Switching from a gas-powered car to an electric car saves you money.
It's cheaper to drive a mile on electricity and electric cars require less service.
It is cheaper to drive a mile on electricity than it is to drive a mile on gasoline and electricity prices are much less volatile than gas prices. Though your electricity costs will go up if you’re charging your EV at home, your gas costs will go down by more. We've done some math to demonstrate cost savings and found that, by switching from the average new gas-powered car to the average new all-electric vehicle, the average Massachusetts or Rhode Island driver will save:
- 4.7 cents per mile
- $560 per year or $47 per month
Our calculated savings agree with the Union of Concerned Scientists' cost savings estimate of about $558/year for Massachusetts and Rhode Island, which you can access here.
And remember, those savings are from fuel costs alone – they don’t include all the service (so long, oil changes!) that EVs don’t require (see below for more info).
Ultimately, the cost of driving an EV for you will depend on (a) your electricity costs and (b) how much power your EV uses, which will depend on a couple of things:
- The efficiency of the vehicle: Some EVs take you further on a kilowatt-hour (kWh) than others. The range from highest to lowest is not as wide as we see for gasoline-powered cars (i.e. the difference between a Prius and a Hummer).
- How much you drive it: More miles, more power required!
- How you drive it: Driving fast will create more friction and that will increase your electricity usage, just as with a gasoline car. Using regenerative breaking or your EV's eco-mode will increase the number of miles you get per kilowatt-hour.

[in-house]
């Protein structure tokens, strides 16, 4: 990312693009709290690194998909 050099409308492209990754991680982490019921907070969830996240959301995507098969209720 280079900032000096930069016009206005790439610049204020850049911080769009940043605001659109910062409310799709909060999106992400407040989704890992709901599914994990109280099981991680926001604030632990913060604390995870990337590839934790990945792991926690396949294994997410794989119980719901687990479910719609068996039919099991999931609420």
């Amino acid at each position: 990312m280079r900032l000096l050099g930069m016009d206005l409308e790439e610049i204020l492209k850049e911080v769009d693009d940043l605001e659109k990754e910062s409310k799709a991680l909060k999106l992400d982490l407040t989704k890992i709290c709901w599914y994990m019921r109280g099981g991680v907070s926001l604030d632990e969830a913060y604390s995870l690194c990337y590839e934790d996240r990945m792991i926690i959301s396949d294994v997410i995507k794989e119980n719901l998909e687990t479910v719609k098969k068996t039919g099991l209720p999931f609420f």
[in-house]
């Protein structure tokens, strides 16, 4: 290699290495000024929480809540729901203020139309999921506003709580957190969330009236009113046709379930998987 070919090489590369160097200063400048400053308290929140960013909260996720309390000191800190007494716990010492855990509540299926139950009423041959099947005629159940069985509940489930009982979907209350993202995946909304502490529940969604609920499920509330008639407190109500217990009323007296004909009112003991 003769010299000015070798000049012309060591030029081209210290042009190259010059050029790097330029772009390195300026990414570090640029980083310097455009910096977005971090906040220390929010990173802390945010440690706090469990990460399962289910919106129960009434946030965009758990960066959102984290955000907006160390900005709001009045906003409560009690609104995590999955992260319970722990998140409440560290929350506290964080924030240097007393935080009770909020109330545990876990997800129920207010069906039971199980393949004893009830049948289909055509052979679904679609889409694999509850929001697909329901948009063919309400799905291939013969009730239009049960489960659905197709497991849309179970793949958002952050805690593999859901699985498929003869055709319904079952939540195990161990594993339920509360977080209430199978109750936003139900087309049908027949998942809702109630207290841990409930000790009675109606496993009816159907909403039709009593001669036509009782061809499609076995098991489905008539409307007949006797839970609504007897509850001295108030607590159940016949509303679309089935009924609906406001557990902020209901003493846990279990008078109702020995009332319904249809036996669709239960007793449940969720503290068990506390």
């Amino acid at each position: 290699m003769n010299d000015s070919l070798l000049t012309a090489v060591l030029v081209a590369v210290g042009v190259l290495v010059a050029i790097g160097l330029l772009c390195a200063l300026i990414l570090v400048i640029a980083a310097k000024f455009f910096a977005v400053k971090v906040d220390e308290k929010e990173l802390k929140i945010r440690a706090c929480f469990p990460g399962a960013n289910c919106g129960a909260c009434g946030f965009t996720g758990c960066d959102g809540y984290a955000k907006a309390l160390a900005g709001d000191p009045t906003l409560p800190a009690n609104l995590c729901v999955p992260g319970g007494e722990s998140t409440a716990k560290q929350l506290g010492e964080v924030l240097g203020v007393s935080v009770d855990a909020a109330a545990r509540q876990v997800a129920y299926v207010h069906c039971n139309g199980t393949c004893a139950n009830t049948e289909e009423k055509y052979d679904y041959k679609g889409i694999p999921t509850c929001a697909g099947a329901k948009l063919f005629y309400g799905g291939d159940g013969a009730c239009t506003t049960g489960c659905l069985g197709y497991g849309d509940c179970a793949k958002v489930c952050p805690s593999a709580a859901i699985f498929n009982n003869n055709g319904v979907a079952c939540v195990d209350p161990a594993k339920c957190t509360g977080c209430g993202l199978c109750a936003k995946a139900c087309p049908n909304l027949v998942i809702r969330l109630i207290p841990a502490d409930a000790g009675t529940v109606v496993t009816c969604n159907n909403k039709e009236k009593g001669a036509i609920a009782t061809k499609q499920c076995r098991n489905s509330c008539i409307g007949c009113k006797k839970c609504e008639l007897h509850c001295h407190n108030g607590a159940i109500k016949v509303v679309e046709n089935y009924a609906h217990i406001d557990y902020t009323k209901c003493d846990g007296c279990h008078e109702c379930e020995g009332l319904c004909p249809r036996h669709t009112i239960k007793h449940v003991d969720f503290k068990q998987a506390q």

You can take a look at our Methodology and plug in your own numbers to get a better idea of what kind of savings you can expect by switching to a new EV.
Vehicle Cost Calculator
To do the math for yourself, we recommend the U.S. Department of Energy's Alternative Fuels Data Center Vehicle Cost Calculator.
Servicing your vehicle
Electric vehicles require much less service than gas-powered cars, so switching from a gas guzzler to an EV offers significant savings in service. Electric motors do not require any regular maintenance. For pure electric vehicles, gone is the need for oil changes and maintenance of things like spark plugs, timing belts, or any of the other hundreds of moving parts of an internal combustion engine. Electric vehicles do require the replacement of worn out tires and brake pads, but you can expect brake pads to last much longer than on a comparable gas-powered car, thanks to regenerative braking.
According to the Union of Concerned Scientists’ 2017 Going from Pump to Plug report, maintenance of a Chevrolet Sonic will cost about $1,500 more than maintenance of a Chevrolet Bolt. The American Automobile Association estimated that the average EV will save $2,100 compared to a similar-sized gas-powered car when driven 150,000 miles.
Plug-in hybrid electric vehicles require more maintenance than pure electric vehicles because they do still have an internal combustion engine. However, they are still cheaper to maintain than gas-powered cars because they are more efficient and use technologies like regenerative braking that minimize wear and tear of the system.
Learn more about EV maintenance on the U.S. Department of Energy's Alternative Fuels Data Center's EV maintenance page.
Report: Going From Pump to Plug 2017
The Union of Concerned Scientists added up the savings from electric vehicles and found they're cheaper to fuel and drive than gas-powered cars.
Posted November 2017
A note on upfront costs
The average new electric car is cheaper than the average new gas-powered car when you take all of the available incentives into account. Though the sticker price of a new electric vehicle is still above that of a new gas-powered car, EVs qualify for a federal tax credit of up to $7,500. Our Drive Green discounts stack on top of that.